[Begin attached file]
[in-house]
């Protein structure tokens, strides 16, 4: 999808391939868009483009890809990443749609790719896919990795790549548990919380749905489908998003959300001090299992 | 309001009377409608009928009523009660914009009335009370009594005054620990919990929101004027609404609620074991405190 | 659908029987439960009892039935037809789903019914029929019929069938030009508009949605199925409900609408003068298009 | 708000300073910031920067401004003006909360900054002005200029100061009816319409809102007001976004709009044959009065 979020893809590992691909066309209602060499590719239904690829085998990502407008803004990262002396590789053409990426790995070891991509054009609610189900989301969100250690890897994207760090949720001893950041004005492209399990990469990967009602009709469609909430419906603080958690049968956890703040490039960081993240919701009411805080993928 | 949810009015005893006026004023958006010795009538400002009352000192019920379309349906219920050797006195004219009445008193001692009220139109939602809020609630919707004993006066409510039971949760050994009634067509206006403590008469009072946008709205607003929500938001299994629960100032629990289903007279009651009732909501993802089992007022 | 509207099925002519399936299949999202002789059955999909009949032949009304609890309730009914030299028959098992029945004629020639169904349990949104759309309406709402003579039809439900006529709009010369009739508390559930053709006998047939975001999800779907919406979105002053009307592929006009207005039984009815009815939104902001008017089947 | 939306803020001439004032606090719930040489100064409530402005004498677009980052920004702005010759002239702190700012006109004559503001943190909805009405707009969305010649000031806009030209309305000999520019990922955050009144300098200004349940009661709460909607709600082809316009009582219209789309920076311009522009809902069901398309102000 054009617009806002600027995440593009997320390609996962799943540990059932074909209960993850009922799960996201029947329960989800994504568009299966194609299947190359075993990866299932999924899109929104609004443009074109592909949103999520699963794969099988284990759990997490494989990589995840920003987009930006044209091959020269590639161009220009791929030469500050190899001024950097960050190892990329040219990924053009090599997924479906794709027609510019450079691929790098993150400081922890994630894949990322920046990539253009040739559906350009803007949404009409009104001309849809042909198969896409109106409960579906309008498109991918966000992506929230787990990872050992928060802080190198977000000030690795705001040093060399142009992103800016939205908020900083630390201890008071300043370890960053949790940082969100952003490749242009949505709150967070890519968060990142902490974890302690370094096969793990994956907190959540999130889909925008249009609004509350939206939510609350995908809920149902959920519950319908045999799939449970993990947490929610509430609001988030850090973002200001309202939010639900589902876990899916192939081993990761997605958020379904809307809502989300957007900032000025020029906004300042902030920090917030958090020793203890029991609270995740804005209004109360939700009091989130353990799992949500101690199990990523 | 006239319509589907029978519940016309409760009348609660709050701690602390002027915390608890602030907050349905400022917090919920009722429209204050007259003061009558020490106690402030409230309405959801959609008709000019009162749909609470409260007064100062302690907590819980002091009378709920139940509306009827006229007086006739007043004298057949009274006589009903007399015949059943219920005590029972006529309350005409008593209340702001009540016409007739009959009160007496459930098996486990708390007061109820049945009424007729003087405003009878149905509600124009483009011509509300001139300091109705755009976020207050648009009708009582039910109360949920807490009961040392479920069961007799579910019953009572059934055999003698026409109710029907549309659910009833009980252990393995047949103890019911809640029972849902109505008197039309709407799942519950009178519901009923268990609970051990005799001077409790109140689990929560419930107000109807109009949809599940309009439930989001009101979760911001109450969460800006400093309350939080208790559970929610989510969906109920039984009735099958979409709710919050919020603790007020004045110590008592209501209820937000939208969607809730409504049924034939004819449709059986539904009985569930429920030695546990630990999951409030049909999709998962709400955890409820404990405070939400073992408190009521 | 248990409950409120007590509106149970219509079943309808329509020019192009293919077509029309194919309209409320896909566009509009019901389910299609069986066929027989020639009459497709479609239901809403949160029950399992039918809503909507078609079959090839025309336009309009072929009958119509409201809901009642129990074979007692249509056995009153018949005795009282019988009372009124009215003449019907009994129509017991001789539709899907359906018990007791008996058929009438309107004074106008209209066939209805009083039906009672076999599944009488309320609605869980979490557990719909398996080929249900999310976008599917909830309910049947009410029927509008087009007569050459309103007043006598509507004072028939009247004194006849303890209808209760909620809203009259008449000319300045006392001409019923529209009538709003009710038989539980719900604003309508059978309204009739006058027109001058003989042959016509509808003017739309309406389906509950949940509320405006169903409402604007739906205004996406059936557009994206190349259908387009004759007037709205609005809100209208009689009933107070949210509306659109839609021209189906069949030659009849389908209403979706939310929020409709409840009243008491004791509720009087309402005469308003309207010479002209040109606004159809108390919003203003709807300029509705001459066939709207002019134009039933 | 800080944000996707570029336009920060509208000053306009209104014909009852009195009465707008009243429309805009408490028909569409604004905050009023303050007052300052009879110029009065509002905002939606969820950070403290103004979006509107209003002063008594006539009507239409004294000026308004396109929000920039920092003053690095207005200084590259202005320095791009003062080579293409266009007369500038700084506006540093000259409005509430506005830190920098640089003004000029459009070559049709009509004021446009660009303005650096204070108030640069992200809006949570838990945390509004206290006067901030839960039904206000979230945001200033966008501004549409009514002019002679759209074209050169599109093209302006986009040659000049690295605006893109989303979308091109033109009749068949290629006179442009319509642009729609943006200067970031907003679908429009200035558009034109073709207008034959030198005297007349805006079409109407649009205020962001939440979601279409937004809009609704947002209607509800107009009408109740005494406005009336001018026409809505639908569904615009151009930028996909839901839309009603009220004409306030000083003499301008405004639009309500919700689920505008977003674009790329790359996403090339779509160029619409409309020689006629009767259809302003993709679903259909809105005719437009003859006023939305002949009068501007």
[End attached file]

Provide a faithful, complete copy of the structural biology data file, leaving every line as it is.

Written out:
[in-house]
């Protein structure tokens, strides 16, 4: 999808391939868009483009890809990443749609790719896919990795790549548990919380749905489908998003959300001090299992 | 309001009377409608009928009523009660914009009335009370009594005054620990919990929101004027609404609620074991405190 | 659908029987439960009892039935037809789903019914029929019929069938030009508009949605199925409900609408003068298009 | 708000300073910031920067401004003006909360900054002005200029100061009816319409809102007001976004709009044959009065 979020893809590992691909066309209602060499590719239904690829085998990502407008803004990262002396590789053409990426790995070891991509054009609610189900989301969100250690890897994207760090949720001893950041004005492209399990990469990967009602009709469609909430419906603080958690049968956890703040490039960081993240919701009411805080993928 | 949810009015005893006026004023958006010795009538400002009352000192019920379309349906219920050797006195004219009445008193001692009220139109939602809020609630919707004993006066409510039971949760050994009634067509206006403590008469009072946008709205607003929500938001299994629960100032629990289903007279009651009732909501993802089992007022 | 509207099925002519399936299949999202002789059955999909009949032949009304609890309730009914030299028959098992029945004629020639169904349990949104759309309406709402003579039809439900006529709009010369009739508390559930053709006998047939975001999800779907919406979105002053009307592929006009207005039984009815009815939104902001008017089947 | 939306803020001439004032606090719930040489100064409530402005004498677009980052920004702005010759002239702190700012006109004559503001943190909805009405707009969305010649000031806009030209309305000999520019990922955050009144300098200004349940009661709460909607709600082809316009009582219209789309920076311009522009809902069901398309102000 054009617009806002600027995440593009997320390609996962799943540990059932074909209960993850009922799960996201029947329960989800994504568009299966194609299947190359075993990866299932999924899109929104609004443009074109592909949103999520699963794969099988284990759990997490494989990589995840920003987009930006044209091959020269590639161009220009791929030469500050190899001024950097960050190892990329040219990924053009090599997924479906794709027609510019450079691929790098993150400081922890994630894949990322920046990539253009040739559906350009803007949404009409009104001309849809042909198969896409109106409960579906309008498109991918966000992506929230787990990872050992928060802080190198977000000030690795705001040093060399142009992103800016939205908020900083630390201890008071300043370890960053949790940082969100952003490749242009949505709150967070890519968060990142902490974890302690370094096969793990994956907190959540999130889909925008249009609004509350939206939510609350995908809920149902959920519950319908045999799939449970993990947490929610509430609001988030850090973002200001309202939010639900589902876990899916192939081993990761997605958020379904809307809502989300957007900032000025020029906004300042902030920090917030958090020793203890029991609270995740804005209004109360939700009091989130353990799992949500101690199990990523 | 006239319509589907029978519940016309409760009348609660709050701690602390002027915390608890602030907050349905400022917090919920009722429209204050007259003061009558020490106690402030409230309405959801959609008709000019009162749909609470409260007064100062302690907590819980002091009378709920139940509306009827006229007086006739007043004298057949009274006589009903007399015949059943219920005590029972006529309350005409008593209340702001009540016409007739009959009160007496459930098996486990708390007061109820049945009424007729003087405003009878149905509600124009483009011509509300001139300091109705755009976020207050648009009708009582039910109360949920807490009961040392479920069961007799579910019953009572059934055999003698026409109710029907549309659910009833009980252990393995047949103890019911809640029972849902109505008197039309709407799942519950009178519901009923268990609970051990005799001077409790109140689990929560419930107000109807109009949809599940309009439930989001009101979760911001109450969460800006400093309350939080208790559970929610989510969906109920039984009735099958979409709710919050919020603790007020004045110590008592209501209820937000939208969607809730409504049924034939004819449709059986539904009985569930429920030695546990630990999951409030049909999709998962709400955890409820404990405070939400073992408190009521 | 248990409950409120007590509106149970219509079943309808329509020019192009293919077509029309194919309209409320896909566009509009019901389910299609069986066929027989020639009459497709479609239901809403949160029950399992039918809503909507078609079959090839025309336009309009072929009958119509409201809901009642129990074979007692249509056995009153018949005795009282019988009372009124009215003449019907009994129509017991001789539709899907359906018990007791008996058929009438309107004074106008209209066939209805009083039906009672076999599944009488309320609605869980979490557990719909398996080929249900999310976008599917909830309910049947009410029927509008087009007569050459309103007043006598509507004072028939009247004194006849303890209808209760909620809203009259008449000319300045006392001409019923529209009538709003009710038989539980719900604003309508059978309204009739006058027109001058003989042959016509509808003017739309309406389906509950949940509320405006169903409402604007739906205004996406059936557009994206190349259908387009004759007037709205609005809100209208009689009933107070949210509306659109839609021209189906069949030659009849389908209403979706939310929020409709409840009243008491004791509720009087309402005469308003309207010479002209040109606004159809108390919003203003709807300029509705001459066939709207002019134009039933 | 800080944000996707570029336009920060509208000053306009209104014909009852009195009465707008009243429309805009408490028909569409604004905050009023303050007052300052009879110029009065509002905002939606969820950070403290103004979006509107209003002063008594006539009507239409004294000026308004396109929000920039920092003053690095207005200084590259202005320095791009003062080579293409266009007369500038700084506006540093000259409005509430506005830190920098640089003004000029459009070559049709009509004021446009660009303005650096204070108030640069992200809006949570838990945390509004206290006067901030839960039904206000979230945001200033966008501004549409009514002019002679759209074209050169599109093209302006986009040659000049690295605006893109989303979308091109033109009749068949290629006179442009319509642009729609943006200067970031907003679908429009200035558009034109073709207008034959030198005297007349805006079409109407649009205020962001939440979601279409937004809009609704947002209607509800107009009408109740005494406005009336001018026409809505639908569904615009151009930028996909839901839309009603009220004409306030000083003499301008405004639009309500919700689920505008977003674009790329790359996403090339779509160029619409409309020689006629009767259809302003993709679903259909809105005719437009003859006023939305002949009068501007």